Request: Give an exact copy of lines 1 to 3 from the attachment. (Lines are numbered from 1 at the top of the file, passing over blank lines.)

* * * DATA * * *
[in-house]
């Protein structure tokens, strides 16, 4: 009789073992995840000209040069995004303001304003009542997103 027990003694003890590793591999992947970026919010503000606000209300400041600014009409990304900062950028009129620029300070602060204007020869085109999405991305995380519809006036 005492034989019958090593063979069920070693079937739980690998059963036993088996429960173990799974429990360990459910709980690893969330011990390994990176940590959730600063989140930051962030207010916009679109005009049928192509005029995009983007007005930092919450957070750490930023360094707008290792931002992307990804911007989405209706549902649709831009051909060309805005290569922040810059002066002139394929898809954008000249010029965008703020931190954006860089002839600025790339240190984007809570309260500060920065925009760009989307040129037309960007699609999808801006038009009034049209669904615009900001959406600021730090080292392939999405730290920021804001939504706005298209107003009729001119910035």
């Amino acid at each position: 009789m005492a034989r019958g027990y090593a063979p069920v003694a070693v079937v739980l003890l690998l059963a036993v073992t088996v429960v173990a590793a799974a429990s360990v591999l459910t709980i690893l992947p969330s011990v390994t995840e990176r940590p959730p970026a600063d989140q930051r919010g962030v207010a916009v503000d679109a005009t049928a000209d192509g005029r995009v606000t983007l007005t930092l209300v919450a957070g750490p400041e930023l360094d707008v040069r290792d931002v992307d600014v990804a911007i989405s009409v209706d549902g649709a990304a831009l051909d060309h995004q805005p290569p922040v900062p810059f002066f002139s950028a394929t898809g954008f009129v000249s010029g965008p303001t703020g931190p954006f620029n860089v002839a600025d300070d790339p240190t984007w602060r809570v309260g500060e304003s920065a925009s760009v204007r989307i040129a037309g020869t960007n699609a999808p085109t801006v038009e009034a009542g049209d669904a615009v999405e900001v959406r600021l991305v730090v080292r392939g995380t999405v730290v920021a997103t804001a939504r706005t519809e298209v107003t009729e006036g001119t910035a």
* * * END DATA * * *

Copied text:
[in-house]
């Protein structure tokens, strides 16, 4: 009789073992995840000209040069995004303001304003009542997103 027990003694003890590793591999992947970026919010503000606000209300400041600014009409990304900062950028009129620029300070602060204007020869085109999405991305995380519809006036 005492034989019958090593063979069920070693079937739980690998059963036993088996429960173990799974429990360990459910709980690893969330011990390994990176940590959730600063989140930051962030207010916009679109005009049928192509005029995009983007007005930092919450957070750490930023360094707008290792931002992307990804911007989405209706549902649709831009051909060309805005290569922040810059002066002139394929898809954008000249010029965008703020931190954006860089002839600025790339240190984007809570309260500060920065925009760009989307040129037309960007699609999808801006038009009034049209669904615009900001959406600021730090080292392939999405730290920021804001939504706005298209107003009729001119910035």
């Amino acid at each position: 009789m005492a034989r019958g027990y090593a063979p069920v003694a070693v079937v739980l003890l690998l059963a036993v073992t088996v429960v173990a590793a799974a429990s360990v591999l459910t709980i690893l992947p969330s011990v390994t995840e990176r940590p959730p970026a600063d989140q930051r919010g962030v207010a916009v503000d679109a005009t049928a000209d192509g005029r995009v606000t983007l007005t930092l209300v919450a957070g750490p400041e930023l360094d707008v040069r290792d931002v992307d600014v990804a911007i989405s009409v209706d549902g649709a990304a831009l051909d060309h995004q805005p290569p922040v900062p810059f002066f002139s950028a394929t898809g954008f009129v000249s010029g965008p303001t703020g931190p954006f620029n860089v002839a600025d300070d790339p240190t984007w602060r809570v309260g500060e304003s920065a925009s760009v204007r989307i040129a037309g020869t960007n699609a999808p085109t801006v038009e009034a009542g049209d669904a615009v999405e900001v959406r600021l991305v730090v080292r392939g995380t999405v730290v920021a997103t804001a939504r706005t519809e298209v107003t009729e006036g001119t910035a």